I’m again just a bit behind on writing- I’ve actually just finished my 12th day of walking and am sitting in a bar in Santillana del Mar. But the post on today will come later- maybe, if the words flow and I write quickly, I’ll catch myself up again.
Wi-fi has been intermittent on the Norte, it seems like I find it every few days. It’s pretty nice though; I love checking-in after being offline for awhile and reading emails, seeing the comments on this blog. Speaking of those, I wish I could find time to reply to all of them, and I hope to catch up a bit or at least answer some questions (especially for those of you who are going to or want to walk the Norte!). But it makes me so happy to know that you are all reading and following along with me on this journey.
So, the walk from Guemes to Santa Cruz de Bezana. It felt like a day with a bit of everything: a little country walking out of Guemes; walking on narrow, winding paths on rugged cliffs along the coast; a few kilometers on the beach (my favorite!); a ferry ride to Santander (the perfect way to enter a city… no need to walk through noisy, congested industrial areas!); a walk through a bit city with shops and bars and restaurants; and the long slog out of the city.
We had a communal breakfast at the albergue in Guemes, and since the albergue draws so many people, there seemed to be a big crowd leaving together (and by big, I’d say about 20 or so were in the albergue the night I stayed there).
I tried to leave separately, but I soon caught up to other pilgrims… then others caught us, and we all tried to figure out how to take the ‘alternate’ coastal route towards Santander.
We figured it out, but I felt a bit trapped in the crowd. I was walking separately, but just ahead of me was Henri, and just behind was Guillemette. The walk along the coast was so beautiful, but I think I would have preferred to be completely alone. Maybe the Norte is spoiling me, with all the days of isolated walking. To have pilgrims surrounding me felt claustrophobic!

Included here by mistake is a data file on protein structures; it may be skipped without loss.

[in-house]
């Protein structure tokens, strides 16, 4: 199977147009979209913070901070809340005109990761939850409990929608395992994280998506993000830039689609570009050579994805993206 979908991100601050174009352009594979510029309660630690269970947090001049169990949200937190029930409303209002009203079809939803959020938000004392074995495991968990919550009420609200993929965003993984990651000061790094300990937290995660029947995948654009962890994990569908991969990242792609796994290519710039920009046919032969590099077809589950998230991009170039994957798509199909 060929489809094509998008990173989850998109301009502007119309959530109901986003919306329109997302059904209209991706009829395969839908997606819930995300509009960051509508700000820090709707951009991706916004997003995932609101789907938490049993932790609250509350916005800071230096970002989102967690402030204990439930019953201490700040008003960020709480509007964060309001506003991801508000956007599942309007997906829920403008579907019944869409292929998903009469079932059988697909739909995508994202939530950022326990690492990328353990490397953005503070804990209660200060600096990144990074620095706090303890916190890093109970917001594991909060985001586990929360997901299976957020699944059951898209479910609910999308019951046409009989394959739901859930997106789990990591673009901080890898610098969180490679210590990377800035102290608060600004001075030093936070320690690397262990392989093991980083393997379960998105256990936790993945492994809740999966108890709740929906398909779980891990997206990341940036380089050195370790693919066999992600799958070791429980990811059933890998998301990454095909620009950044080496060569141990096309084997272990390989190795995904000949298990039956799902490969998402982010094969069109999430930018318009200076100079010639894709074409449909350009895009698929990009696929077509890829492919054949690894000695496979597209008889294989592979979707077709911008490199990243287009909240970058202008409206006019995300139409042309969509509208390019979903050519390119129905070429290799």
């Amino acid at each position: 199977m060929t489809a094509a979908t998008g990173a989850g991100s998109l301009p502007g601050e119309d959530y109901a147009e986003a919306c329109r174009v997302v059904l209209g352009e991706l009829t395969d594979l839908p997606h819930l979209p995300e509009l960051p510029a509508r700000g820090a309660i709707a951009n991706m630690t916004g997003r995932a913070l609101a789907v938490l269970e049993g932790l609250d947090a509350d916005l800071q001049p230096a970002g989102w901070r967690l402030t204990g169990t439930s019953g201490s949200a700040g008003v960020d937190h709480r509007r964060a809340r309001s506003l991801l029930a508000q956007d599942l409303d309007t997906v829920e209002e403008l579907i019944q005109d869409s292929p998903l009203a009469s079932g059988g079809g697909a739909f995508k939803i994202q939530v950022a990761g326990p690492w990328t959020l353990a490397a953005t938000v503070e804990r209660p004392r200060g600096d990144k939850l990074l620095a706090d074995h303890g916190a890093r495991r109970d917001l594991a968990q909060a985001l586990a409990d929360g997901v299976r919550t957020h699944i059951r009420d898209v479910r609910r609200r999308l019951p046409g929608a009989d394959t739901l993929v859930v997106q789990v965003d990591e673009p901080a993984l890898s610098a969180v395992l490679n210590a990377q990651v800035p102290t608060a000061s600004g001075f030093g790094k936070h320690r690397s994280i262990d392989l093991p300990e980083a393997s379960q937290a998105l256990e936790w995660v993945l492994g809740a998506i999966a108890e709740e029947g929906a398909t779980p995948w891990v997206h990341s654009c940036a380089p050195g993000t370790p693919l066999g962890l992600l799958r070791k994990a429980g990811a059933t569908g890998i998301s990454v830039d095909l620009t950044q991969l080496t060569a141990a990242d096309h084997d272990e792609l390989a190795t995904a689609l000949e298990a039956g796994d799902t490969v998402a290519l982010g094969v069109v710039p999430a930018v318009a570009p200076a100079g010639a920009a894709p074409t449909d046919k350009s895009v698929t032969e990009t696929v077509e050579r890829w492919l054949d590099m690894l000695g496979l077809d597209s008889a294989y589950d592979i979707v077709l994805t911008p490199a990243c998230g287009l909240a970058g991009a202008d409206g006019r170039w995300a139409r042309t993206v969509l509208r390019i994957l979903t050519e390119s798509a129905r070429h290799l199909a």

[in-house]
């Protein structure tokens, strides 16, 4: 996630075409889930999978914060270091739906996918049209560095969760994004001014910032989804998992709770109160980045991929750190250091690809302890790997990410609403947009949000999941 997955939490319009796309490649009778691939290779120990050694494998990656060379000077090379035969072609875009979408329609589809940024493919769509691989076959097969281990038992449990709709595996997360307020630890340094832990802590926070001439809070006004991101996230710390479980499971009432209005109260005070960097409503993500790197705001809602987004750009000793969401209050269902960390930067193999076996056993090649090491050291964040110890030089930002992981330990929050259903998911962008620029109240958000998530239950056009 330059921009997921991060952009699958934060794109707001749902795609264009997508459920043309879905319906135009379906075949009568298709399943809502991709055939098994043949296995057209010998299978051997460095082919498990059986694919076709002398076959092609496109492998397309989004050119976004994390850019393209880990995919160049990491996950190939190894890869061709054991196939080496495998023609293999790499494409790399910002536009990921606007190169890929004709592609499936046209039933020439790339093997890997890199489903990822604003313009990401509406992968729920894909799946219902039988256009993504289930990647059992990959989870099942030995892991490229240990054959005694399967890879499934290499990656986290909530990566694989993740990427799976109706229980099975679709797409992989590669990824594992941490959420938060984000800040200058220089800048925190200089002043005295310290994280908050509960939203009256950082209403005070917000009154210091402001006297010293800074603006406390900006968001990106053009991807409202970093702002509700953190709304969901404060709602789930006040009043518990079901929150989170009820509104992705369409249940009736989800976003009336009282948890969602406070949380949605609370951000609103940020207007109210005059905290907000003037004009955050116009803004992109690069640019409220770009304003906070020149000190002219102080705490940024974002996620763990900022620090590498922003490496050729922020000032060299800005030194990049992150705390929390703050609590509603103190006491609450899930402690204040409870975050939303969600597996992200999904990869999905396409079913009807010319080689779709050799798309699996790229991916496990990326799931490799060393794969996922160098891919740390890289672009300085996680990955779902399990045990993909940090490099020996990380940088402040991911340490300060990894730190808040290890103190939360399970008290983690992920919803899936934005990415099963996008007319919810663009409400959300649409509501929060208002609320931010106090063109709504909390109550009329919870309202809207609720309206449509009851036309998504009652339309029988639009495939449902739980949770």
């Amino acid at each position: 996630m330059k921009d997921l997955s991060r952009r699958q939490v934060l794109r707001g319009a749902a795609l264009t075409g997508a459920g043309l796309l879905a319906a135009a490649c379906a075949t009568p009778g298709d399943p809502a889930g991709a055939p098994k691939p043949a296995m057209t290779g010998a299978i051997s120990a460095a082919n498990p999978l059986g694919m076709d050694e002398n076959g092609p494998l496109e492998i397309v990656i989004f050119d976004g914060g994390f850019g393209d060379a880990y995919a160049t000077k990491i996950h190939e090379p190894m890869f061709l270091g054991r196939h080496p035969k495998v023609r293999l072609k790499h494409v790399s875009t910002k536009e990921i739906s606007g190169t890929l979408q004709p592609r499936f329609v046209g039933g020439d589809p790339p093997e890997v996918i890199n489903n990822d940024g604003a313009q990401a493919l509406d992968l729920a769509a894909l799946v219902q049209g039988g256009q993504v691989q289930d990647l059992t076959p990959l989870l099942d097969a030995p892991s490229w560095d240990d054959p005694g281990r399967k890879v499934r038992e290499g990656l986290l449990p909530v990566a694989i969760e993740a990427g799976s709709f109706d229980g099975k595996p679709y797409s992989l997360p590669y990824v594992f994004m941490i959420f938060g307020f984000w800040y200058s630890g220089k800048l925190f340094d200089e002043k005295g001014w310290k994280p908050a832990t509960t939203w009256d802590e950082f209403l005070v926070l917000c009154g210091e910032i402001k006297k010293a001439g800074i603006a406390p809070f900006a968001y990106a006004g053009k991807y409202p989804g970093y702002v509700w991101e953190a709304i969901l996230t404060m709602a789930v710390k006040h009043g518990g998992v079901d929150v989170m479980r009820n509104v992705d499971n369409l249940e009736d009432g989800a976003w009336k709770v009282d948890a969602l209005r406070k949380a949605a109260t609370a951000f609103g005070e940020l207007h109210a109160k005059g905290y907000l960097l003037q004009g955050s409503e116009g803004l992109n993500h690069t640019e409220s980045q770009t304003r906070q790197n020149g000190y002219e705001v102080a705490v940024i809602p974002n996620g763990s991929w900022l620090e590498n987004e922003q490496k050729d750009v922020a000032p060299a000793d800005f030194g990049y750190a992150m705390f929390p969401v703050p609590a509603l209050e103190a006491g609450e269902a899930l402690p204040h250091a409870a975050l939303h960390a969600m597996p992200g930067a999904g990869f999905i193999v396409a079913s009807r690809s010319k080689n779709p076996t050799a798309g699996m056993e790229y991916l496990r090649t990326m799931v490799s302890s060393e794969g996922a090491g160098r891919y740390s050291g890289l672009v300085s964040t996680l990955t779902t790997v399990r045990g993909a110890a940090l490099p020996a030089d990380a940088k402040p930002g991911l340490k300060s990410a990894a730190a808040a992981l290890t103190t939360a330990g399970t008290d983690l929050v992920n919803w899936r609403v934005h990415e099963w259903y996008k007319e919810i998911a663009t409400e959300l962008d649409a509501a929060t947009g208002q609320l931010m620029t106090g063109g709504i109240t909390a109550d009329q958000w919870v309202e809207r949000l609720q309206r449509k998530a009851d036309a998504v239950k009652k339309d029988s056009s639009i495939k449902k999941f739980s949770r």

Soon I saw Nicole sitting on a bench, resting her feet. She and I walked together down to the beach that would lead us to the ferry that would take us to Santander; we talked as we walked on the hard sand, a cool breeze made the walking feel easy, and we ended up going past our turn-off. So we climbed over some sand dunes and found our way back on track, then boarded the ferry with some other pilgrims.
Nicole and I stayed together for the rest of the day: having a coffee in a bar with some wi-fi, hitting the supermarket, buying stamps, postcards, soap, finding an ATM. It’s so funny how sometimes (like the morning), I wanted to be completely alone. But others times, I don’t mind company. Often it depends on who the company is, and Nicole has become a good Camino friend. She’s someone I felt a bond with pretty quickly, and being in her company is so easy. So we walked out of the city together, through those awful industrial zones, and as usual here, the last few hours of walking were tough. It’s been so, so hot lately, and walking with the sun beating down and the sound of the highways all around us wasn’t fun.
The albergue we wanted to find was further away than we expected, and when we finally arrived we saw that it was next to a giant supermarket (which means we lugged chunks of cheese and packets of ham, peaches and apples and bread all the way out of Santander for nothing. But it’s good to stock up on food while you can!).